Uighur scholar could be deported from Saudi Arabia ‘within days’, says family

aimadoula waili
aimadoula waili
By Areeb Ullah
Daughters of Aimadoula Waili told he is at imminent risk of being sent to China after being in detention since 2020

A Uighur religious scholar detained without charge in Saudi Arabia may be deported “within days” to China, where he could face imprisonment and torture, his daughters have told Middle East Eye.

‘We have not heard our father’s voice for over a year, and it pains us knowing that he could be sent to China and be separated from him forever’

– Nurin Hemdullah, detained Uighur’s daughter

Aimadoula Waili, also known as Hemdullah Abduweli, is one of two Uighurs at risk of imminent deportation to China from the kingdom.

The scholar travelled to Saudi Arabia in 2020 on a yearlong visa from Turkey, where he is an official resident, to perform a pilgrimage to Mecca. But Waili went into hiding after the Chinese consulate in Riyadh allegedly requested his deportation.

The Chinese government is accused of detaining more than one million Uighurs and other Muslim minorities in the eastern Xinjiang region, and subjecting the community to abuses that some have labelled a “genocide”. China denies the allegations of abuse.

Moving from one Uighur’s home to another, Waili relied on a network of Uighurs inside Saudi Arabia to keep him safe, fearing that going to the airport would lead to his automatic deportation.

But he was eventually caught by authorities in November 2020 and taken to Dhahban Central Maximum Security Prison in Jeddah, where he has been held without charge.

Speaking to MEE, Waili’s daughter Nurin Hemdullah and her sister said a Saudi judicial official had seen their father last week and told him to be “mentally prepared” to be deported “within days” to China.

Aimadoula Waili pictured in front of the Grand Mosque in Mecca before he was detained in Saudi Arabia (Supplied)
Aimadoula Waili pictured in front of the Grand Mosque in Mecca before he was detained in Saudi Arabia (Supplied)

The women said they had spoken to a Uighur in Saudi Arabia monitoring the case, who said the judicial official confirmed the decision despite both men being accused of no crime in China or the kingdom.

“We have not heard our father’s voice for over a year, and it pains us knowing that he could be sent to China and be separated from him forever,” said Nurin.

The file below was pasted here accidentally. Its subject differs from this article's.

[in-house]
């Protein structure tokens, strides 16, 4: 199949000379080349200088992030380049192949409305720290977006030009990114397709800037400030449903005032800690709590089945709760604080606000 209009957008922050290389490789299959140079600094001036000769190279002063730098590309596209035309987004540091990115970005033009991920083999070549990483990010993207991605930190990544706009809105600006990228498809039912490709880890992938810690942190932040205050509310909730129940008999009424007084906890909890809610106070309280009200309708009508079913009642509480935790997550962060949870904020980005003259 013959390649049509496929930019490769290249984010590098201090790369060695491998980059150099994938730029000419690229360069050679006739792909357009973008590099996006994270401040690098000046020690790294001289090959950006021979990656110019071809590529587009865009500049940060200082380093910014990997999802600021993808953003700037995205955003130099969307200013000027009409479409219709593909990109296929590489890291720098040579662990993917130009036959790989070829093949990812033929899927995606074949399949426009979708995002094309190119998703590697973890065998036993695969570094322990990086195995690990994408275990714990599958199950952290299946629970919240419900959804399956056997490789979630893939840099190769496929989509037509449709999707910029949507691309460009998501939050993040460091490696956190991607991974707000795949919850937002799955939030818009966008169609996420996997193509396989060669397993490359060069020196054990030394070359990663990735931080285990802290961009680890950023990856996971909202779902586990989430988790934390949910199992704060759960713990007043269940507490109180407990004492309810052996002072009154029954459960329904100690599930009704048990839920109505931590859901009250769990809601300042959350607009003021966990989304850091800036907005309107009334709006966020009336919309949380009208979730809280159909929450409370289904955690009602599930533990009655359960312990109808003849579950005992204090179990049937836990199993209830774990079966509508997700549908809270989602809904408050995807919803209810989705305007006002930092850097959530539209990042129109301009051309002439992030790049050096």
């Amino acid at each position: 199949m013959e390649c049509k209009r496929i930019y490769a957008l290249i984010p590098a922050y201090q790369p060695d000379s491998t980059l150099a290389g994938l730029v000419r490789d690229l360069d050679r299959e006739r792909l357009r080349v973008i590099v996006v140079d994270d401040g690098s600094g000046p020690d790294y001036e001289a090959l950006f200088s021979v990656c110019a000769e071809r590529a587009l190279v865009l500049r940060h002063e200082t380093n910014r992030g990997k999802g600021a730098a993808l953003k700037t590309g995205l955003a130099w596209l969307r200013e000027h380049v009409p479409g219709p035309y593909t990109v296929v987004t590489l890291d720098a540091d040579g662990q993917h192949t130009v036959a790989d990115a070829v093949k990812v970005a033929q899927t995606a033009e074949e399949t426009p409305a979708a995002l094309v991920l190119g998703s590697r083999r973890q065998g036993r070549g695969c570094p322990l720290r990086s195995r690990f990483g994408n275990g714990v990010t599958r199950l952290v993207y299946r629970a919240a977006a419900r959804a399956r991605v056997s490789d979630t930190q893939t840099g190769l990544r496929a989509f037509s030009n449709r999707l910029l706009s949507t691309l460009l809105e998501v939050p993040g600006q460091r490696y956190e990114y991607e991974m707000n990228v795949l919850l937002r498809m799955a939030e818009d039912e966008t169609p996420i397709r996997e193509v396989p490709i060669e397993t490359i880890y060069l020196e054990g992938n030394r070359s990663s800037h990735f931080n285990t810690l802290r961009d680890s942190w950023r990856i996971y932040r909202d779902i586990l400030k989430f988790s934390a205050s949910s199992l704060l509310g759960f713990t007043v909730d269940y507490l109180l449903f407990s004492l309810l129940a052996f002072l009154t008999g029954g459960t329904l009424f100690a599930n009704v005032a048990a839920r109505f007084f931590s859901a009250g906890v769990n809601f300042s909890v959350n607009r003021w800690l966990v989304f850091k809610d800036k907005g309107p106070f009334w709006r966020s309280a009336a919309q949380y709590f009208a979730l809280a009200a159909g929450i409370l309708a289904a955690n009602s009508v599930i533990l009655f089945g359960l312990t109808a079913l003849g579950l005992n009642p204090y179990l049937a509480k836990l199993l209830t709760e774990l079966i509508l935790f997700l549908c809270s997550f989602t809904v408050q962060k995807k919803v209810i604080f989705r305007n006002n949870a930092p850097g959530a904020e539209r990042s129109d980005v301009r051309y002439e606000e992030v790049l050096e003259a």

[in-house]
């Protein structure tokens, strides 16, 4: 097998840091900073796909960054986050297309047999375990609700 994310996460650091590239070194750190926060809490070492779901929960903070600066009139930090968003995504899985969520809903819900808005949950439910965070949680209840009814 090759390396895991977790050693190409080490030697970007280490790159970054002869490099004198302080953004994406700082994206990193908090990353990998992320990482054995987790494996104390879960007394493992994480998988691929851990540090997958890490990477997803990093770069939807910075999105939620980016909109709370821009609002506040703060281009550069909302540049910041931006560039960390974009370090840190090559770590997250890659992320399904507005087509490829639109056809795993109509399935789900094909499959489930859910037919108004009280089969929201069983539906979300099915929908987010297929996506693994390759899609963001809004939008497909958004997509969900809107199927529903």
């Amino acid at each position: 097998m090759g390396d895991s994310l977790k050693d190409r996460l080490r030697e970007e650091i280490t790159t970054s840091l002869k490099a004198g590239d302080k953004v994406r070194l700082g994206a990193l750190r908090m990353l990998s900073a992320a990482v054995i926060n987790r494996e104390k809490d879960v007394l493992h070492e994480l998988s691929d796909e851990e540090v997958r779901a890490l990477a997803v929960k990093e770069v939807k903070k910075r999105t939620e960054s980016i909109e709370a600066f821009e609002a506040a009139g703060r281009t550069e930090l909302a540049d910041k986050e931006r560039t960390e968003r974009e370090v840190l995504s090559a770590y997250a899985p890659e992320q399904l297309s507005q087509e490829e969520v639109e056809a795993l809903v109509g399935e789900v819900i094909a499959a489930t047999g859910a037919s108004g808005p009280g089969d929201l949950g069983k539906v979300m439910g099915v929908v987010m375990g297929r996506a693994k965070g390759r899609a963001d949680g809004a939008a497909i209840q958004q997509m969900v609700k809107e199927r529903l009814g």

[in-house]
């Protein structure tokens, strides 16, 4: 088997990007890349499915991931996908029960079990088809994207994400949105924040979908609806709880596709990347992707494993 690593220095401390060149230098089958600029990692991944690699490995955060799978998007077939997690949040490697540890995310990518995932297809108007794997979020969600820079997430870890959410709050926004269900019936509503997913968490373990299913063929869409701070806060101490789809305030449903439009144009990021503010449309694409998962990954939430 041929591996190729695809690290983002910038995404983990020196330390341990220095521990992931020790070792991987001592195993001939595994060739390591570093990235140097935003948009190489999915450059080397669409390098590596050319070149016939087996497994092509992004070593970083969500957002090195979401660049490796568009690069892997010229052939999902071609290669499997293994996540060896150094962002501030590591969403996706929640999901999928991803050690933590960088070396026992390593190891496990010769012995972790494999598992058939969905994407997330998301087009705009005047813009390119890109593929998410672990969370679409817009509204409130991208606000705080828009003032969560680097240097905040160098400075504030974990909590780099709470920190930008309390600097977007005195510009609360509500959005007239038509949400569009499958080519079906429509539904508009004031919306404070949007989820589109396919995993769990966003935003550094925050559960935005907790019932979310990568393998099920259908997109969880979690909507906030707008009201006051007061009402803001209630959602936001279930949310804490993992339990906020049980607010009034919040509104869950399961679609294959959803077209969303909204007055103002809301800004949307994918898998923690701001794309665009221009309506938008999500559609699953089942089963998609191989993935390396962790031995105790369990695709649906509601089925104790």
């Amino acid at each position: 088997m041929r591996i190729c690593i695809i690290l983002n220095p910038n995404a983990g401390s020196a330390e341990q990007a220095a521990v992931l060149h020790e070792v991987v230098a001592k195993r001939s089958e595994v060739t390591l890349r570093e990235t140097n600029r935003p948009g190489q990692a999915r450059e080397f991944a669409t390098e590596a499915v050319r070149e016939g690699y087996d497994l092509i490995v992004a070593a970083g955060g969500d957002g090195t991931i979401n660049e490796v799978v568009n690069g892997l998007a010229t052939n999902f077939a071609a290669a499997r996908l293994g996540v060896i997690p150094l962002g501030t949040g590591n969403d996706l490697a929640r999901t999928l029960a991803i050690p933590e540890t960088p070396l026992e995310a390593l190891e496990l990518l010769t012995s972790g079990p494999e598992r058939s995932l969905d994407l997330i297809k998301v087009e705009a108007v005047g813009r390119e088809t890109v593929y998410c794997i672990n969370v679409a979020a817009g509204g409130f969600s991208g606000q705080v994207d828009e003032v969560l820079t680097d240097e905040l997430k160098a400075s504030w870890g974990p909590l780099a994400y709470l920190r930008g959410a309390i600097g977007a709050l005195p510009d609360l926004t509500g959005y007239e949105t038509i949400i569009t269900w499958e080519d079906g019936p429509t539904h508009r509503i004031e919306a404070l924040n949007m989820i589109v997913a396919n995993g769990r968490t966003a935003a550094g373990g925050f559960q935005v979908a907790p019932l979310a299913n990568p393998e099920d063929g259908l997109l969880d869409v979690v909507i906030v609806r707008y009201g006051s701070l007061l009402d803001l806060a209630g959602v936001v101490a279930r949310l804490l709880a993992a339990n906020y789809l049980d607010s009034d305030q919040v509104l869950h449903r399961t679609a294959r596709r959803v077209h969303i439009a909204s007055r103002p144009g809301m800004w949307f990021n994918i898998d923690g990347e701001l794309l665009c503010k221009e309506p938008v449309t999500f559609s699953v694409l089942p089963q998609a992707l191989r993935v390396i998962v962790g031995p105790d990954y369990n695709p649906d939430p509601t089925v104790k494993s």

“Since hearing about his possible deportation, we have cried non-stop. And whenever we think about this separation, the pain is just unbearable, and our heart breaks every time.”

It remains unclear when Saudi Arabia could deport the two Uighurs. Maya Wang, a senior Human Rights Watch researcher on China, also spoke to their families and called on Saudi Arabia to halt the deportation.

“Saudi Arabia should not forcibly return these two Uighurs to China, where they are likely to disappear into a black hole,” Wang told MEE.

“It’s bad enough that Saudi Arabia has been unwilling to criticise the Chinese government’s assault on Islam. But it’s a shocking rejection of international law to forcibly return them.”

Waili’s possible deportation comes months after a Moroccan court approved the extradition of a Uighur activist after Beijing lodged a warrant for his arrest through Interpol.

Yidiresi Aishan, a 34-year-old father of three with residency status in Turkey, was detained by Moroccan police in Rabat after fleeing to the North African country.

It remains unclear why Morocco approved Aishan’s extradition after Interpol cancelled the “red notice” arrest warrant issued against him.

Interpol cancelled the red notice in August after its general secretariat received new information about Aishan.

In October 2020, BBC News reported that Saudi Arabia and other Muslim-majority countries, including Egypt and the United Arab Emirates, had collaborated with Beijing to deport Uighurs back to China.

In 2019, Chinese documents leaked to the New York Times showed how China managed its re-education camps and mass surveillance of the Uighur population in the Xingjiang province.

Excerpts from the documents showed how China identified nearly 6,000 Uighurs who were abroad or had papers to travel to be monitored by the Chinese state.

It ordered officials to track down individuals “for whom suspected terrorism cannot be ruled out” and “individuals the moment they cross the border and placed into concentrated education and training”.

 

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